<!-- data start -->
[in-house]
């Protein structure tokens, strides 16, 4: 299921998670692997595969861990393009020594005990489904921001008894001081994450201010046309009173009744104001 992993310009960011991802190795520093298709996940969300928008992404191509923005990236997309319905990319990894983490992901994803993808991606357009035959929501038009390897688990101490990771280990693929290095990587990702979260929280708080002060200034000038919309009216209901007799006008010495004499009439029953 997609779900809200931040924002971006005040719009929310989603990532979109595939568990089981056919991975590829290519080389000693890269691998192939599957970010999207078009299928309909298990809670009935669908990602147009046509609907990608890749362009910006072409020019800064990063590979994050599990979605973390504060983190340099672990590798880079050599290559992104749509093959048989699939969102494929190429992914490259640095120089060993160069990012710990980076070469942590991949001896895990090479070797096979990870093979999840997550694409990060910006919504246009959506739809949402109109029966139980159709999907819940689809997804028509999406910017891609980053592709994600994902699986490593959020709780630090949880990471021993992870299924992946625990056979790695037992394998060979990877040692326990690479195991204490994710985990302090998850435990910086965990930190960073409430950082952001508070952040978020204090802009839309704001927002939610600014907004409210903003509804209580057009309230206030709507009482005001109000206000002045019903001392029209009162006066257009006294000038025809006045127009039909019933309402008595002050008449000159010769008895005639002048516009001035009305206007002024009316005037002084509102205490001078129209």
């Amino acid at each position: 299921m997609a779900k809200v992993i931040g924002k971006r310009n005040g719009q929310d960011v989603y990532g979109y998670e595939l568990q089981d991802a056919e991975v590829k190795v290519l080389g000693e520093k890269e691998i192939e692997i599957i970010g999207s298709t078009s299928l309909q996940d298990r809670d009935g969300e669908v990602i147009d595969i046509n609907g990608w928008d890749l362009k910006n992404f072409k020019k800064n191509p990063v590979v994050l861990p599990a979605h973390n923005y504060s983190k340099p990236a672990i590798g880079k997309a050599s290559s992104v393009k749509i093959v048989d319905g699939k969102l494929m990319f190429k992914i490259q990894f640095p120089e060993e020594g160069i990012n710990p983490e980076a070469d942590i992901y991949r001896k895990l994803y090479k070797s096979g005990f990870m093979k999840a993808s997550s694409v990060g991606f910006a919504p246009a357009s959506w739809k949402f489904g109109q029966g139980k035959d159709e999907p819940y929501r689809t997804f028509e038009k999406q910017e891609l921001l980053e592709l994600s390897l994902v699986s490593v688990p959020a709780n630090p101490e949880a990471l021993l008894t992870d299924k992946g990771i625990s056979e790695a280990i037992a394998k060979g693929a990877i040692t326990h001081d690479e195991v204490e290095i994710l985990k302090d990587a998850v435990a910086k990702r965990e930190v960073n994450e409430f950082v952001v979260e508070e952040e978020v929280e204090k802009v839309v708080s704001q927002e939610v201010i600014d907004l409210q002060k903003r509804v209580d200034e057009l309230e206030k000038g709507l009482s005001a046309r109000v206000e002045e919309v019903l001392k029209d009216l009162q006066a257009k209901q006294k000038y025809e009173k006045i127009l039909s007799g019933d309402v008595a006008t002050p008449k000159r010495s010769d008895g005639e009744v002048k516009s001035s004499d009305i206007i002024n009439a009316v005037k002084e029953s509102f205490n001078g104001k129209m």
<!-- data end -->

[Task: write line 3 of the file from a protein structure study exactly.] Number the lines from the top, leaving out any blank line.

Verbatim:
């Amino acid at each position: 299921m997609a779900k809200v992993i931040g924002k971006r310009n005040g719009q929310d960011v989603y990532g979109y998670e595939l568990q089981d991802a056919e991975v590829k190795v290519l080389g000693e520093k890269e691998i192939e692997i599957i970010g999207s298709t078009s299928l309909q996940d298990r809670d009935g969300e669908v990602i147009d595969i046509n609907g990608w928008d890749l362009k910006n992404f072409k020019k800064n191509p990063v590979v994050l861990p599990a979605h973390n923005y504060s983190k340099p990236a672990i590798g880079k997309a050599s290559s992104v393009k749509i093959v048989d319905g699939k969102l494929m990319f190429k992914i490259q990894f640095p120089e060993e020594g160069i990012n710990p983490e980076a070469d942590i992901y991949r001896k895990l994803y090479k070797s096979g005990f990870m093979k999840a993808s997550s694409v990060g991606f910006a919504p246009a357009s959506w739809k949402f489904g109109q029966g139980k035959d159709e999907p819940y929501r689809t997804f028509e038009k999406q910017e891609l921001l980053e592709l994600s390897l994902v699986s490593v688990p959020a709780n630090p101490e949880a990471l021993l008894t992870d299924k992946g990771i625990s056979e790695a280990i037992a394998k060979g693929a990877i040692t326990h001081d690479e195991v204490e290095i994710l985990k302090d990587a998850v435990a910086k990702r965990e930190v960073n994450e409430f950082v952001v979260e508070e952040e978020v929280e204090k802009v839309v708080s704001q927002e939610v201010i600014d907004l409210q002060k903003r509804v209580d200034e057009l309230e206030k000038g709507l009482s005001a046309r109000v206000e002045e919309v019903l001392k029209d009216l009162q006066a257009k209901q006294k000038y025809e009173k006045i127009l039909s007799g019933d309402v008595a006008t002050p008449k000159r010495s010769d008895g005639e009744v002048k516009s001035s004499d009305i206007i002024n009439a009316v005037k002084e029953s509102f205490n001078g104001k129209m």